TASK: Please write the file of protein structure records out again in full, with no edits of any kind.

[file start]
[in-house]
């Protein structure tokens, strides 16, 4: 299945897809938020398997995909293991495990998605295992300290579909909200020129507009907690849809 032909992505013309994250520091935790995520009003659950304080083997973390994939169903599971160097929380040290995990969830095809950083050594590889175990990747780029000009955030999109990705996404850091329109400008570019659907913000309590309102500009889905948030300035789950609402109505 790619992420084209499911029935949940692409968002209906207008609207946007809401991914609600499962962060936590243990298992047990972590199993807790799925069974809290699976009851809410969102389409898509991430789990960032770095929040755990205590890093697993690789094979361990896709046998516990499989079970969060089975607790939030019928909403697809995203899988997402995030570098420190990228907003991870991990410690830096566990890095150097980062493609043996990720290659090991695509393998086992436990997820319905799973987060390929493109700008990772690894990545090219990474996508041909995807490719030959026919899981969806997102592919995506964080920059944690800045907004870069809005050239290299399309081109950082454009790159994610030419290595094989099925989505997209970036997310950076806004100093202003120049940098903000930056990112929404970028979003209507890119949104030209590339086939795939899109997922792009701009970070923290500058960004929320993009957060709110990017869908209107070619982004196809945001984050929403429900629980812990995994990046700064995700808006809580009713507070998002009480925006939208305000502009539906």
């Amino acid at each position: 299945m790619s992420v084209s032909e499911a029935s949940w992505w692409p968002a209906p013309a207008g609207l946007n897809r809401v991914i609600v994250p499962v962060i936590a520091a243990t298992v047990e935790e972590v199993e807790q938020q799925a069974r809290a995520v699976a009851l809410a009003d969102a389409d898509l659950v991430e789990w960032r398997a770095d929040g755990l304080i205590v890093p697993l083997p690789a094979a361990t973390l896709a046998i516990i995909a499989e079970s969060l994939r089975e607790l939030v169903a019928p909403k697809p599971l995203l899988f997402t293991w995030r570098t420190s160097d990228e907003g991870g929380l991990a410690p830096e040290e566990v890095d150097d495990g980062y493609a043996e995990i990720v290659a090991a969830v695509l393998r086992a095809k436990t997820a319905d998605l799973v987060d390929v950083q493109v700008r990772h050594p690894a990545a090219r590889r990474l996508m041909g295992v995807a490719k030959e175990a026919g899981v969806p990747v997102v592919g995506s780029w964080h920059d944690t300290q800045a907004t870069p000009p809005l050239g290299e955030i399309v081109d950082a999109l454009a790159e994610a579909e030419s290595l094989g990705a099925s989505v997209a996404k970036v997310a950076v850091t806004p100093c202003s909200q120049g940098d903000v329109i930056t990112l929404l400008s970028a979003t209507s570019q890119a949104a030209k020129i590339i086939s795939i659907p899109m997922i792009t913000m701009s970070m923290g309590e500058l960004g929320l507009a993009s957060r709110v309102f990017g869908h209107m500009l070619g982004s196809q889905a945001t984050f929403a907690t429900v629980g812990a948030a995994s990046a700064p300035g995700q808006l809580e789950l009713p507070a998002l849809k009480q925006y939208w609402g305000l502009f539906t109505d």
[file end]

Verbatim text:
[in-house]
């Protein structure tokens, strides 16, 4: 299945897809938020398997995909293991495990998605295992300290579909909200020129507009907690849809 032909992505013309994250520091935790995520009003659950304080083997973390994939169903599971160097929380040290995990969830095809950083050594590889175990990747780029000009955030999109990705996404850091329109400008570019659907913000309590309102500009889905948030300035789950609402109505 790619992420084209499911029935949940692409968002209906207008609207946007809401991914609600499962962060936590243990298992047990972590199993807790799925069974809290699976009851809410969102389409898509991430789990960032770095929040755990205590890093697993690789094979361990896709046998516990499989079970969060089975607790939030019928909403697809995203899988997402995030570098420190990228907003991870991990410690830096566990890095150097980062493609043996990720290659090991695509393998086992436990997820319905799973987060390929493109700008990772690894990545090219990474996508041909995807490719030959026919899981969806997102592919995506964080920059944690800045907004870069809005050239290299399309081109950082454009790159994610030419290595094989099925989505997209970036997310950076806004100093202003120049940098903000930056990112929404970028979003209507890119949104030209590339086939795939899109997922792009701009970070923290500058960004929320993009957060709110990017869908209107070619982004196809945001984050929403429900629980812990995994990046700064995700808006809580009713507070998002009480925006939208305000502009539906």
């Amino acid at each position: 299945m790619s992420v084209s032909e499911a029935s949940w992505w692409p968002a209906p013309a207008g609207l946007n897809r809401v991914i609600v994250p499962v962060i936590a520091a243990t298992v047990e935790e972590v199993e807790q938020q799925a069974r809290a995520v699976a009851l809410a009003d969102a389409d898509l659950v991430e789990w960032r398997a770095d929040g755990l304080i205590v890093p697993l083997p690789a094979a361990t973390l896709a046998i516990i995909a499989e079970s969060l994939r089975e607790l939030v169903a019928p909403k697809p599971l995203l899988f997402t293991w995030r570098t420190s160097d990228e907003g991870g929380l991990a410690p830096e040290e566990v890095d150097d495990g980062y493609a043996e995990i990720v290659a090991a969830v695509l393998r086992a095809k436990t997820a319905d998605l799973v987060d390929v950083q493109v700008r990772h050594p690894a990545a090219r590889r990474l996508m041909g295992v995807a490719k030959e175990a026919g899981v969806p990747v997102v592919g995506s780029w964080h920059d944690t300290q800045a907004t870069p000009p809005l050239g290299e955030i399309v081109d950082a999109l454009a790159e994610a579909e030419s290595l094989g990705a099925s989505v997209a996404k970036v997310a950076v850091t806004p100093c202003s909200q120049g940098d903000v329109i930056t990112l929404l400008s970028a979003t209507s570019q890119a949104a030209k020129i590339i086939s795939i659907p899109m997922i792009t913000m701009s970070m923290g309590e500058l960004g929320l507009a993009s957060r709110v309102f990017g869908h209107m500009l070619g982004s196809q889905a945001t984050f929403a907690t429900v629980g812990a948030a995994s990046a700064p300035g995700q808006l809580e789950l009713p507070a998002l849809k009480q925006y939208w609402g305000l502009f539906t109505d």